In the early 1900s, The Great Lakes Towing Company’s tugs were known as the “Workhorses of the Great Lakes.” Today, the company operates the largest U.S.-flag tugboat fleet on the Great Lakes, providing harbor assist and towing services to vessels in more than 40 ports. With the launch of its new 2,000-hp tug Cleveland, Great Lakes Towing is moving to the future.
Construction of the Cleveland marks a series of firsts for The Great Lakes Towing Company. Designed by Damen Shipyards Group of the Netherlands, the Cleveland is the first U.S.-flag tug built to meet the USCG’s new Subchapter M regulations, which impose inspection standards for seaworthiness and safety for U.S. towing vessels.
The Cleveland is the first of ten Damen Stan Tugs 1907 ICE to be built for Great Lakes Towing. The other nine will be based on the same design and specifications. The design was selected based on Damen’s reputation for quality and from fact-finding visits to Damen. While nearly 100 Stan Tug 1907 ICEs currently operate all over the world, the Damen tugs are the first under license in the United States.
The new construction program embodies Great Lakes Towing’s innovative spirit. “We continuously strive to improve the quality and safety of our products and services, and how well they are delivered to our customers,” says Joe Starck, president. “As leaders in the industry, we believe we have an obligation to make sure our customers receive the best service possible.”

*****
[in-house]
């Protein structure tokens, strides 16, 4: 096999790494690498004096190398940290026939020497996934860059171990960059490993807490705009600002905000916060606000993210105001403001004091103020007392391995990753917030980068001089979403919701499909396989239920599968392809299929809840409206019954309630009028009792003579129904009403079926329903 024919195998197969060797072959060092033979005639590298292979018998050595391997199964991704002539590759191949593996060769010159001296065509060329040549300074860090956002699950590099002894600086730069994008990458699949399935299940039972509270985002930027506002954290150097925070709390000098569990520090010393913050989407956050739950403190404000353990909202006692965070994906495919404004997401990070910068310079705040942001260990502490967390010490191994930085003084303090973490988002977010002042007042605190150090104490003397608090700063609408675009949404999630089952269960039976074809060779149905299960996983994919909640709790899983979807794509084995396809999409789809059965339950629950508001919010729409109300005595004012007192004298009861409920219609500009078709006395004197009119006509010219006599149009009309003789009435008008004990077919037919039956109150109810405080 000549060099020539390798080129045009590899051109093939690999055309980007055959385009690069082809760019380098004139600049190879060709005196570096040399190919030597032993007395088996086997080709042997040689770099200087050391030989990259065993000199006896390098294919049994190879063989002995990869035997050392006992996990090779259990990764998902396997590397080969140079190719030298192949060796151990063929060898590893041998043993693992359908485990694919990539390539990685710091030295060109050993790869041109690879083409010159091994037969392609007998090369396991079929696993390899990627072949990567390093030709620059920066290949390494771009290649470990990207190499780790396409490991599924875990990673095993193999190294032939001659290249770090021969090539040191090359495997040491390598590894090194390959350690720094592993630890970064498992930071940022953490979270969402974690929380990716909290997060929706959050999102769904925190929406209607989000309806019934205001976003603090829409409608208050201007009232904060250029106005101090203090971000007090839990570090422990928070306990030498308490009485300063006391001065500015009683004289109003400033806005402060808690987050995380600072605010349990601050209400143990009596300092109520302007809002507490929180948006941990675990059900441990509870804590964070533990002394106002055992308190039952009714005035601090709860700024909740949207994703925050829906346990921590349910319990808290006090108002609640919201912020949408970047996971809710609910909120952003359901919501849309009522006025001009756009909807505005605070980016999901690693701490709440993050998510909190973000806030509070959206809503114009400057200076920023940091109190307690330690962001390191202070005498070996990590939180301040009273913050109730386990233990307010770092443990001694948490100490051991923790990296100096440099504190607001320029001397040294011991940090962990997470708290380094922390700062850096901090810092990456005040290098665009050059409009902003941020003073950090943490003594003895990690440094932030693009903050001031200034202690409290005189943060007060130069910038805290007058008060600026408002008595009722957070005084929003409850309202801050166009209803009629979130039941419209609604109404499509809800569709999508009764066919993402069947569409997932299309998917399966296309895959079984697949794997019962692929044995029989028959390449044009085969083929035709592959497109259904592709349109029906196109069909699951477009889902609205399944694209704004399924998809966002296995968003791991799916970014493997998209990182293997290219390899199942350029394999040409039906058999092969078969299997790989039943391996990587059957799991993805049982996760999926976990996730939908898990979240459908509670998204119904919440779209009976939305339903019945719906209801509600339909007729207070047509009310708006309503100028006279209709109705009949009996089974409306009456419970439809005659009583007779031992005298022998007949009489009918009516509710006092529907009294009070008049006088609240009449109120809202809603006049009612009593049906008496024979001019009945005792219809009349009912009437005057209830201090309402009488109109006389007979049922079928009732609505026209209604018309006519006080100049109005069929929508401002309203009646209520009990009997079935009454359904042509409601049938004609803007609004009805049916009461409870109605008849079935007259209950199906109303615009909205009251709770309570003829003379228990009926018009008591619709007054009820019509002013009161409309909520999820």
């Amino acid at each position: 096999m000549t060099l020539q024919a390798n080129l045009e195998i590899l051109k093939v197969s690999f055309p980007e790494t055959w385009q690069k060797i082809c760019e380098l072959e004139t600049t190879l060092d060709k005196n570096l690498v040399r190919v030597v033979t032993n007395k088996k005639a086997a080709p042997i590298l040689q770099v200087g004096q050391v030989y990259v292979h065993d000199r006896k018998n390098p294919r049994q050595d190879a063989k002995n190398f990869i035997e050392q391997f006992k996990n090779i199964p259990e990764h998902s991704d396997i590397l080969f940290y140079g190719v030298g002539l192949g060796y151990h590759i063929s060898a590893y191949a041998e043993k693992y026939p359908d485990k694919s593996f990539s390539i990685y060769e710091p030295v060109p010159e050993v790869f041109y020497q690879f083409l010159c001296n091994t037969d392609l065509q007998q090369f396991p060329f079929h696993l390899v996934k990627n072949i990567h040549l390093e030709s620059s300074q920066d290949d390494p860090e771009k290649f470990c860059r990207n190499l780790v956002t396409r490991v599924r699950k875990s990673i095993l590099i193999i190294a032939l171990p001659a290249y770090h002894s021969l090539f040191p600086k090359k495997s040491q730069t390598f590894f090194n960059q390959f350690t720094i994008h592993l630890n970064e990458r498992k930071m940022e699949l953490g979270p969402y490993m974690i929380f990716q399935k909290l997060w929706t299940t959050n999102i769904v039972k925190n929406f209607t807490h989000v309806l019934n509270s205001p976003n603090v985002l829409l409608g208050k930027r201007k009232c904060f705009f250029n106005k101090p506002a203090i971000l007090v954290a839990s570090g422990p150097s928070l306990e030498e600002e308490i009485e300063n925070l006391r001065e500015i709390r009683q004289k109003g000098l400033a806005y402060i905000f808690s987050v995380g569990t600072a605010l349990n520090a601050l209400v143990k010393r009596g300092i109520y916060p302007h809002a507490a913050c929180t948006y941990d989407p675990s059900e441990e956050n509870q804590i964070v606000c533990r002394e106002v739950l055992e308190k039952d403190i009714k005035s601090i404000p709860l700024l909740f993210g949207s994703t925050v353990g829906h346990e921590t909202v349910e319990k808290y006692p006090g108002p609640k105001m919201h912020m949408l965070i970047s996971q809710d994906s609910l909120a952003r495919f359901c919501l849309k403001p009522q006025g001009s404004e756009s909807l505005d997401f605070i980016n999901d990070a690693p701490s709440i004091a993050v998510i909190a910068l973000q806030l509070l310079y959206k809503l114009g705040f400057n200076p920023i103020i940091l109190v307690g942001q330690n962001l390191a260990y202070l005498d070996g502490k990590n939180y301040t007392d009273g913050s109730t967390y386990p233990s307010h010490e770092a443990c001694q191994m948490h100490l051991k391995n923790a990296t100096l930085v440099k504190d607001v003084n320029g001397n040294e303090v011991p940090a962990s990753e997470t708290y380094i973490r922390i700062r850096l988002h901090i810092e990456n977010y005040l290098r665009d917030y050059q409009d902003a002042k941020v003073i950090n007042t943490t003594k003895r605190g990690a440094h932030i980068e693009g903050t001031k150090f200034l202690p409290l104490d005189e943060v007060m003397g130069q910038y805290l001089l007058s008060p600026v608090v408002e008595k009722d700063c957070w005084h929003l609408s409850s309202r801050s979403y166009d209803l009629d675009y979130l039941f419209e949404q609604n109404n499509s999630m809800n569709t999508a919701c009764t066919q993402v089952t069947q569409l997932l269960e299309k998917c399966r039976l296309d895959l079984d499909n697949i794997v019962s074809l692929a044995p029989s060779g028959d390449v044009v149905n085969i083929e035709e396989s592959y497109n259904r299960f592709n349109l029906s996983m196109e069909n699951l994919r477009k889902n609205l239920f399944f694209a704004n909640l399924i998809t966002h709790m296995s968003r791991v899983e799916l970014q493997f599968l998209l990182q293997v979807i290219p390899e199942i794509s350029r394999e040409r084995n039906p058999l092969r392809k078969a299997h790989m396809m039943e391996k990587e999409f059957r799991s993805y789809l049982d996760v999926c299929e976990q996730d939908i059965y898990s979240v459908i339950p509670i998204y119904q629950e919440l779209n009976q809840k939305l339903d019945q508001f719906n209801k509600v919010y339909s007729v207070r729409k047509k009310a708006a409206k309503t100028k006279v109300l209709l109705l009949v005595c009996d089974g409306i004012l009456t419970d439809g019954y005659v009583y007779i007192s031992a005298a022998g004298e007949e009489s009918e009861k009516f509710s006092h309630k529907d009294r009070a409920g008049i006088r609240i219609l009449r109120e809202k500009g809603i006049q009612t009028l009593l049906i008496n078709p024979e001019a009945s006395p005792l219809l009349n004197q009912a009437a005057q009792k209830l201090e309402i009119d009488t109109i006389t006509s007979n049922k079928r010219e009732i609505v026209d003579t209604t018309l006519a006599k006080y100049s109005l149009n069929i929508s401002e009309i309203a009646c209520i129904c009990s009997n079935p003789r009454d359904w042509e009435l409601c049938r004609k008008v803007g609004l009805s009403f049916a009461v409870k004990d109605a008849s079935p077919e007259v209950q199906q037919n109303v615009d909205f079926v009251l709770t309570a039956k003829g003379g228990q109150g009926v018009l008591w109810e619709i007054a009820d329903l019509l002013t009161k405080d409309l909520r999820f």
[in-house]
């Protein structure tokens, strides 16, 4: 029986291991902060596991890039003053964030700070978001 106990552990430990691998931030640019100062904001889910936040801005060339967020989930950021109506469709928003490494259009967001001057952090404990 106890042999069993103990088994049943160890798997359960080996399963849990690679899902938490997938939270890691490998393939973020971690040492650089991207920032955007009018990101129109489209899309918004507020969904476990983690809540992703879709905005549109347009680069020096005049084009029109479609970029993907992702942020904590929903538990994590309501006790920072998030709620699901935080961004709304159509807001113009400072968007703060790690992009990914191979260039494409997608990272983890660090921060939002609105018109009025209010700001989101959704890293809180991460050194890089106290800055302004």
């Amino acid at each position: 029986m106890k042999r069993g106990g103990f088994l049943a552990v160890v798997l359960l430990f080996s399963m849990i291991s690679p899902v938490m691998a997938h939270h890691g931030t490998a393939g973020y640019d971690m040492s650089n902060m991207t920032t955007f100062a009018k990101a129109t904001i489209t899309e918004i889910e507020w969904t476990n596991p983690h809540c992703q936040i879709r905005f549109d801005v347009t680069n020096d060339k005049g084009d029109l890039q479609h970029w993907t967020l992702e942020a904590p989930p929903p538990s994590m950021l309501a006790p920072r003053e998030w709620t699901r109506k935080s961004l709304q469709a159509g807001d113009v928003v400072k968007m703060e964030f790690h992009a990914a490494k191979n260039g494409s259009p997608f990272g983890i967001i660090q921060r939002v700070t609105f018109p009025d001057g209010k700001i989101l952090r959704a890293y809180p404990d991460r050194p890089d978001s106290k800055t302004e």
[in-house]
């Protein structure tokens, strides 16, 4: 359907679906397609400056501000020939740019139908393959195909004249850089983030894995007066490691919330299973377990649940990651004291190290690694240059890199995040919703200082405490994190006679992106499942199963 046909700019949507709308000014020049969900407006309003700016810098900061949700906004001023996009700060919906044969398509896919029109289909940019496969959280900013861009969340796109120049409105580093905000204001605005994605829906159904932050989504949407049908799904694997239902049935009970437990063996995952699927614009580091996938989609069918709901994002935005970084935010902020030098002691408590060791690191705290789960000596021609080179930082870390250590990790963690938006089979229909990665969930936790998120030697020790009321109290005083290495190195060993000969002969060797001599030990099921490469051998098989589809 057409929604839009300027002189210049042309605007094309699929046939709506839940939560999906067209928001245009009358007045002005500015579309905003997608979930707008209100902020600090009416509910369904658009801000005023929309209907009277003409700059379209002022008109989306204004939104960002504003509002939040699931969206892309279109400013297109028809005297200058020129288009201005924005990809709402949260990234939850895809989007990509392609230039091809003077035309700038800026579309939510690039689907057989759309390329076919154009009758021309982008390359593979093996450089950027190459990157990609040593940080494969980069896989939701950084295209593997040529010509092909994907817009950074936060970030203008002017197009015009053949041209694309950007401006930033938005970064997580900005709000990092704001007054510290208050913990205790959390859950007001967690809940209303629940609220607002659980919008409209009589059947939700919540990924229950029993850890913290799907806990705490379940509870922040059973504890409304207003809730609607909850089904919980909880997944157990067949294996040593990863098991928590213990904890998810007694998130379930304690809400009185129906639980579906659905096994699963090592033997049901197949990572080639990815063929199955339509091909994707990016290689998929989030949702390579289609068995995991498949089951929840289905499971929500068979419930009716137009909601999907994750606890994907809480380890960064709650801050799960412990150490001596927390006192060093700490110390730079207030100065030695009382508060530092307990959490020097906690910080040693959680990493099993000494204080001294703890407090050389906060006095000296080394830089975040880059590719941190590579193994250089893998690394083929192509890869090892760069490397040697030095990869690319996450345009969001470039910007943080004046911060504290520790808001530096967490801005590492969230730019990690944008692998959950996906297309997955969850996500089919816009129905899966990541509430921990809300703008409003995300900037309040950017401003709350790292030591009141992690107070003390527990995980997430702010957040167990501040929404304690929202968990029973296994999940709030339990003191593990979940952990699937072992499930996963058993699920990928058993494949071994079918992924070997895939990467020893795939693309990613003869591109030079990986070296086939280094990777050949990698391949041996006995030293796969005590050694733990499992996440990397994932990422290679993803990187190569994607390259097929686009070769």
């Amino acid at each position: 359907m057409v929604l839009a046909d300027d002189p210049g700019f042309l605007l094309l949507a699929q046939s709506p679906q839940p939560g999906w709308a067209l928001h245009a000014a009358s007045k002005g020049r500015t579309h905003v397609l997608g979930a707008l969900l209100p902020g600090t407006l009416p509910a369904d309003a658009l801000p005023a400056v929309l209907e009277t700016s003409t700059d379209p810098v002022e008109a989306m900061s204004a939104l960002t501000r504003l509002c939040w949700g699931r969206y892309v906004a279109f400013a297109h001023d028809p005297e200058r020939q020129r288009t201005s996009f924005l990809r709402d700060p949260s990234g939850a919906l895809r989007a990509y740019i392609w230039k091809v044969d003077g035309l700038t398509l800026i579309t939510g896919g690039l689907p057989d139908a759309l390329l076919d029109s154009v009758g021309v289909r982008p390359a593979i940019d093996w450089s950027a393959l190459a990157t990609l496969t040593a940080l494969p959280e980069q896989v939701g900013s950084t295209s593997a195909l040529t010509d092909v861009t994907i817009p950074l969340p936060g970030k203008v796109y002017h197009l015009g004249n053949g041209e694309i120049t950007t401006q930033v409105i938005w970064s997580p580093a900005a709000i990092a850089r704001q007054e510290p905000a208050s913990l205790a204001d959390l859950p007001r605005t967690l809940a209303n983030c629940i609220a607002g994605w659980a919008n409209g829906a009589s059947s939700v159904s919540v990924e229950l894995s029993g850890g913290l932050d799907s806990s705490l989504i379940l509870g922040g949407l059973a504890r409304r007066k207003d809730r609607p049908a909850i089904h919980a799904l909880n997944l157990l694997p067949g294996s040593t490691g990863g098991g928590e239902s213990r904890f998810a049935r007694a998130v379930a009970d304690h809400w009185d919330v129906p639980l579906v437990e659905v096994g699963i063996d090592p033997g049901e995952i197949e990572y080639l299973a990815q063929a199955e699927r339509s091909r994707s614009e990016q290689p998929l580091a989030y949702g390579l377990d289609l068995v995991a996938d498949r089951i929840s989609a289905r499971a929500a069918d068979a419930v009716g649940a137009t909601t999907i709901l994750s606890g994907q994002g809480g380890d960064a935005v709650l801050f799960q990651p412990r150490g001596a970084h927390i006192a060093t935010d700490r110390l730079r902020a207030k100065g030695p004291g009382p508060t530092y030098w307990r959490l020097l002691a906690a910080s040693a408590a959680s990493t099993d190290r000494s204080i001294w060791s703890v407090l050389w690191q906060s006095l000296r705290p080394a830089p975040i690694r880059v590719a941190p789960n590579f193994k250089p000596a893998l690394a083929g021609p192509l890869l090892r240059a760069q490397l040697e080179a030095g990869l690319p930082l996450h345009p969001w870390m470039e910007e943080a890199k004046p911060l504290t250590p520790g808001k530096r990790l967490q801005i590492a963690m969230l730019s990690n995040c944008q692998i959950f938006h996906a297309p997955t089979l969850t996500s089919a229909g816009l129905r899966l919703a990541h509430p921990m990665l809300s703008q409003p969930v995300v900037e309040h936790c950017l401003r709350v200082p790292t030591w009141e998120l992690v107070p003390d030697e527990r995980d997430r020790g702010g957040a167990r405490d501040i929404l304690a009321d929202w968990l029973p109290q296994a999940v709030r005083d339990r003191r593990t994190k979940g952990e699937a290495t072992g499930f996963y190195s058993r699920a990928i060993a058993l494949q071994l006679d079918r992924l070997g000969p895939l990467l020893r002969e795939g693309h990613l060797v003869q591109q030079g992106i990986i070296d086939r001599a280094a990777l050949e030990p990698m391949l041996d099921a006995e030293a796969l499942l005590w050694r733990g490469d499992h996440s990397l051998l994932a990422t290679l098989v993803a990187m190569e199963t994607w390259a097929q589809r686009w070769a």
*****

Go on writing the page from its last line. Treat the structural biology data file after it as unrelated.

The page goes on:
Measuring 65 feet long with a 24-foot beam and 11-foot draft, the tug’s compact design, low profile and high maneuverability make it ideal for navigating the low bridges and winding Cuyahoga River that empties into Lake Erie at the port of Cleveland. Its ice-breaking capability is also vital on the Great Lakes where many harbors freeze over in the winter. To generate the exceptional power needed to handle massive Great Lakes freighters, Great Lakes Shipyard partnered with W.W.Williams, the local authorized MTU distributor, to equip the Cleveland with two MTU 8V 4000 M54R engines, each delivering 1,000 hp at 1,600 rpm. Overall, the vessel can produce 2,000 hp and 60,000 pounds of thrust. In addition, it is equipped with the MTU Blue Vision New Generation automation system for monitoring and control.
The Cleveland was launched at company affiliate Great Lakes Shipyard in Cleveland on May 25 and the yard delivered the tug to Great Lakes Towing on June 30. After two weeks of familiarization and training exercises, it made its first ship assist on July 17 for the bulk carrier Federal Saguenay for Montreal-based Fednav, Canada’s largest oceangoing dry-bulk shipping company. The vessel was christened by the Company’s longtime Executive Secretary, Carolyn Oros, on August 1st.
As each new tug is introduced into Great Lakes Towing’s fleet, two existing tugs will be retired from service. These ten new tugs will stabilize operations, reduce our carbon footprint and improve day-to-day business. The updated fleet, with modern equipment and automated machinery onboard, will provide customers with an even greater level of reliability, performance and safety, across the entire Great Lakes service network.
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